According to DARPA, technology being developed as part of ECHO could enable rapid diagnostic testing for troops who may have been exposed to threat agents or who may be suffering from infections, and provide timely information to enable effective medical countermeasures.
As part of the ECHO program, Fluidigm is a subcontractor to the Icahn School of Medicine at Mount Sinai, which received an award of $46.8 million.
Last August, the San Francisco-based firm obtained US Food and Drug Administration Emergency Use Authorization for its Advanta Dx SARS-CoV-2 RT-PCR assay, an extraction-free saliva-based test to detect nucleic acid from the SARS-CoV-2 virus. Its next test leverages the host response for SARS-CoV-2 diagnosis, Van Gieson said.
The platform uses real-time PCR for host detection assays that target the epigenome and viral RNA for early-stage monitoring of potentially infected people. A single integrated fluidic circuit can screen 192 samples across 24 different parallel processed assays. Labs will be able to generate more than 6,000 individual test results per day with just one hour of hands-on time, Fluidigm said.
A company spokesperson said the firm believes the application of its "microfluidics technologies to epigenetic testing has significant potential to increase the speed and capacity of critical screening efforts." The partnership with DARPA will enable it to accelerate the development of its microfluidics technologies "in support of new applications and systems that extend beyond epigenetics," the spokesperson added.
The first host-response point-of-care test being develop by DARPA with Fluidigm and Mount Sinai is expected to consist of RNA biomarkers, but the developers have a focus for future versions of the test on incorporating longer-lasting methylation and chromatin remodeling biomarkers, Van Gieson said.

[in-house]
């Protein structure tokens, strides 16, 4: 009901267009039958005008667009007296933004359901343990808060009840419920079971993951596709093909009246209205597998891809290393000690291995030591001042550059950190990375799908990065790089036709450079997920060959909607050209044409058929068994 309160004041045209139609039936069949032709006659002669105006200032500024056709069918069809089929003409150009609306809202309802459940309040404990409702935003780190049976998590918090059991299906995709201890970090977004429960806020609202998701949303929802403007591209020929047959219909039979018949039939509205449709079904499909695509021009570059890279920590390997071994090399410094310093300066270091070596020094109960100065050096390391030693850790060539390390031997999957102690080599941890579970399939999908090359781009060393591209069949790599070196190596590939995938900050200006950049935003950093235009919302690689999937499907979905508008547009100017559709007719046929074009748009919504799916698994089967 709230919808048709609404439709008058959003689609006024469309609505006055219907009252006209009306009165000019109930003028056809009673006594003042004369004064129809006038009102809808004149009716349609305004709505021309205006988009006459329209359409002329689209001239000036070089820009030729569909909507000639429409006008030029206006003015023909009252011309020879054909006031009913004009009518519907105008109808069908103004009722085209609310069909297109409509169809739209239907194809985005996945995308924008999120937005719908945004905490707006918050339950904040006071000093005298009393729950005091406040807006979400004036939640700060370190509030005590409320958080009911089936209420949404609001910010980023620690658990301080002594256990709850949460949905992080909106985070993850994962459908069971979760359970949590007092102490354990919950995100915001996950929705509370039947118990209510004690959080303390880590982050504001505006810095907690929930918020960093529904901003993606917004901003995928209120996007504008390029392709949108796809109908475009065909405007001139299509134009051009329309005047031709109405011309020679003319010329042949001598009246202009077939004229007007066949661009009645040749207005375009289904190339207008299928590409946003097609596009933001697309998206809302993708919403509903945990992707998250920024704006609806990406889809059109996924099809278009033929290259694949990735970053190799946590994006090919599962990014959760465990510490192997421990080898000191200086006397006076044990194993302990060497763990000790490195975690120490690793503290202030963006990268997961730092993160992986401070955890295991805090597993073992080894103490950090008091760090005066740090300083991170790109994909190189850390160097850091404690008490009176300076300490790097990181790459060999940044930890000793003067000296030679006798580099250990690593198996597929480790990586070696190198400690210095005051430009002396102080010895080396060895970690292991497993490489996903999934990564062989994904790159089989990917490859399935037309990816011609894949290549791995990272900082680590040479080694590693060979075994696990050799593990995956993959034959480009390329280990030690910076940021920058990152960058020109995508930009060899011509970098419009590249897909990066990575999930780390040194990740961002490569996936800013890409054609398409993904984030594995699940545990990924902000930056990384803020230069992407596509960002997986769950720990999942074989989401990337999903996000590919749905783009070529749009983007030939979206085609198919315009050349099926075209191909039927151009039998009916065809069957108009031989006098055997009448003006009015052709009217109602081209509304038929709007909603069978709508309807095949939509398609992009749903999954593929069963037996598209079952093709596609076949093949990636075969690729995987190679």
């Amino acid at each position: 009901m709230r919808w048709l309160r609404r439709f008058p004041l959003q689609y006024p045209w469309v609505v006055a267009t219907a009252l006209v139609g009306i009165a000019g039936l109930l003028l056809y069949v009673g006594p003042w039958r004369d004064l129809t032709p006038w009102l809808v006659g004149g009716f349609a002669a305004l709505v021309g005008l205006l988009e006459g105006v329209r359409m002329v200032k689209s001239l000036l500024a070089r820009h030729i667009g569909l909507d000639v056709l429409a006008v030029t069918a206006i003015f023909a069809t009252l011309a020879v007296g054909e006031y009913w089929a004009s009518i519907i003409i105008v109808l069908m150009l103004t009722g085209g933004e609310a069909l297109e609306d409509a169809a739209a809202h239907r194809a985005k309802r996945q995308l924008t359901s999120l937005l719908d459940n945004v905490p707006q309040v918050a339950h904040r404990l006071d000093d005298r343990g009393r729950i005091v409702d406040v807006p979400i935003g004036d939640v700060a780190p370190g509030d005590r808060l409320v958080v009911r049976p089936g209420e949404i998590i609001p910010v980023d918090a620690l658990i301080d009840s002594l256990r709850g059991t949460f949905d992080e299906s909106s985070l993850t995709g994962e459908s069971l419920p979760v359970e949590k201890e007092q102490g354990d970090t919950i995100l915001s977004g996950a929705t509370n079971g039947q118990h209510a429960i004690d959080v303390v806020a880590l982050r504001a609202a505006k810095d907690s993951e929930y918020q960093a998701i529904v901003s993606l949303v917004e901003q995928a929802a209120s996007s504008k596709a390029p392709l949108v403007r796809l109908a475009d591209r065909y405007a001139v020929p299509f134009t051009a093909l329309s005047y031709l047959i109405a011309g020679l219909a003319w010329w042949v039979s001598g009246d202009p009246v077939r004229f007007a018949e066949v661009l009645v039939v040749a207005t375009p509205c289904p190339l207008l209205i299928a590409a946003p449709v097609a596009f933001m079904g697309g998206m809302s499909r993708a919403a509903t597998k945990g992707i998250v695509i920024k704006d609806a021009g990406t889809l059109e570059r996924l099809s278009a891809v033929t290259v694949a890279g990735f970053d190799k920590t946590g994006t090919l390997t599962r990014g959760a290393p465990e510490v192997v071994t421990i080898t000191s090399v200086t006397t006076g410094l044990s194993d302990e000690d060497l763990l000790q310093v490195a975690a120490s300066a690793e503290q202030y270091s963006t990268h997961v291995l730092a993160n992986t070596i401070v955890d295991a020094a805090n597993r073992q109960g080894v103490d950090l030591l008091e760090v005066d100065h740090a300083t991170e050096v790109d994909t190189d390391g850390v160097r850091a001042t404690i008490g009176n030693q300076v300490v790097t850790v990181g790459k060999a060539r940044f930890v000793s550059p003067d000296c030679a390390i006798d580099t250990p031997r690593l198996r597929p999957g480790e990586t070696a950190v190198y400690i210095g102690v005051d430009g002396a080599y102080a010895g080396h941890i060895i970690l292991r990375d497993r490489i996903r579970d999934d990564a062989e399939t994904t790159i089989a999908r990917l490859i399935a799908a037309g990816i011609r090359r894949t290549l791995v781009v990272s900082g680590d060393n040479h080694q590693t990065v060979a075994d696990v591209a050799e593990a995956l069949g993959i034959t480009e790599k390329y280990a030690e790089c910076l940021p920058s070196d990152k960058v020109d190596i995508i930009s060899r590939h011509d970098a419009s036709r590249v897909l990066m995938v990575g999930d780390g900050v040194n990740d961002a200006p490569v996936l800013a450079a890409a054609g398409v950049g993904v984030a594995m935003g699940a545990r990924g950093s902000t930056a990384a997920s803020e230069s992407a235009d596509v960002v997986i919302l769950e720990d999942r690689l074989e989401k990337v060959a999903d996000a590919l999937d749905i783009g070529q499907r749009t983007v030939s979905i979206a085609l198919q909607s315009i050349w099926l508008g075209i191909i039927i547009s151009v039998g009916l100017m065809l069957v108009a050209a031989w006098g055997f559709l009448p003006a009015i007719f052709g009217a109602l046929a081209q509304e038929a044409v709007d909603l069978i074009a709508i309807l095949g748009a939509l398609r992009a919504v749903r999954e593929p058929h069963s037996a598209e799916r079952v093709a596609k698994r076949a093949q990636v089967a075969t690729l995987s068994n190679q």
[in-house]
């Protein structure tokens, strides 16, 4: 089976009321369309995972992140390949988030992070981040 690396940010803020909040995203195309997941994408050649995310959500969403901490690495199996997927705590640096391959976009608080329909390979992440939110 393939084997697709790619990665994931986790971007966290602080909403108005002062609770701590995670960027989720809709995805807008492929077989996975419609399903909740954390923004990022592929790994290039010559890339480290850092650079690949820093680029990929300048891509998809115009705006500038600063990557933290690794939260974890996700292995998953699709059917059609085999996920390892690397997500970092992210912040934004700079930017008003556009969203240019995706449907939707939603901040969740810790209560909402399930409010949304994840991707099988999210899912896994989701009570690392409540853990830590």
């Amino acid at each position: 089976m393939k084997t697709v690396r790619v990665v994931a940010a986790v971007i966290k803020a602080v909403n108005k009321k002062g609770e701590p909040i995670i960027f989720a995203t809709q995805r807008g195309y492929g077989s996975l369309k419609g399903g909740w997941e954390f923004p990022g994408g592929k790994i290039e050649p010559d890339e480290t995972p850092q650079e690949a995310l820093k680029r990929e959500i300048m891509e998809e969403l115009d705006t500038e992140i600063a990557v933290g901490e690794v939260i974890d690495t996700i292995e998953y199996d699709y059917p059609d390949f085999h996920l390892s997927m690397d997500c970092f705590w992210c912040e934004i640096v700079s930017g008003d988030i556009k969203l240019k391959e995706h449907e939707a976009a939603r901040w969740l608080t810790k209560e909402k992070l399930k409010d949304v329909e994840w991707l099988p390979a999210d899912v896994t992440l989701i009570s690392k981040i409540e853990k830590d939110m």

Further, the collaborators are developing the platform to be diagnostic and prognostic so that it can be used to predict disease outcomes, he said. Healthcare personnel would use it to determine whether people are going to be asymptomatic or whether the illness is going to be mild or severe, or possibly lead to death.
"Even if you have a platform that you think allows you to test for every possible pathogen, there can always be an infection that you haven't seen yet, or you hadn't thought to put in a panel," Van Gieson said, adding that a host-response test is "fairly generic and allows you to distinguish at least a category of pathogens," enabling early medical intervention.
Having the ability to evaluate the host response and detect a broad range of specific pathogens with high-throughput and at the point of care would be ideal, he added.
As well as facilitating the development of future diagnostic testing systems, the DoD is supporting the use of current technology and announced this month that Abbott Rapid DX has been awarded a $255 million contract to provide 50 million SARS-CoV-2 rapid point-of-care antigen tests.
Further, the US Department of Health and Human Services’ Biomedical Advanced Research and Development Authority (BARDA) is supporting the development of current diagnostic testing technology for SARS-CoV-2, including host-response testing. Under a contract valued at up to $72 million funded by BARDA, Burlingame, California-based Inflammatix is developing a sample-to-answer, point-of-care system that analyzes RNA expression using machine learning and produces results in less than 30 minutes.
According to Matt Hepburn, an infectious diseases physician and DoD's Operation Warp Speed vaccine development lead, the current pandemic triggered advances in point-of-care diagnostic testing that can be leveraged in the future for more effective infectious disease testing.
Hepburn is not involved in the ECHO of DIGET programs but is familiar with the technologies and worked previously for DARPA and as the director of medical preparedness with a focus on pandemic preparedness on the National Security Council for former US President Barack Obama.
"COVID taught the diagnostic industry how to test somebody, isolate them, and hopefully control the spread of disease," he said. "This is important not only for COVID but also for many other infectious diseases such as HIV, hepatitis C infections, sexually transmitted infections, influenza, and many other conditions. If we can make testing accessible, affordable, commonplace, and easy to use, and we can figure out a way to do effecting reporting and tracking, we can have a tremendous impact on infectious diseases."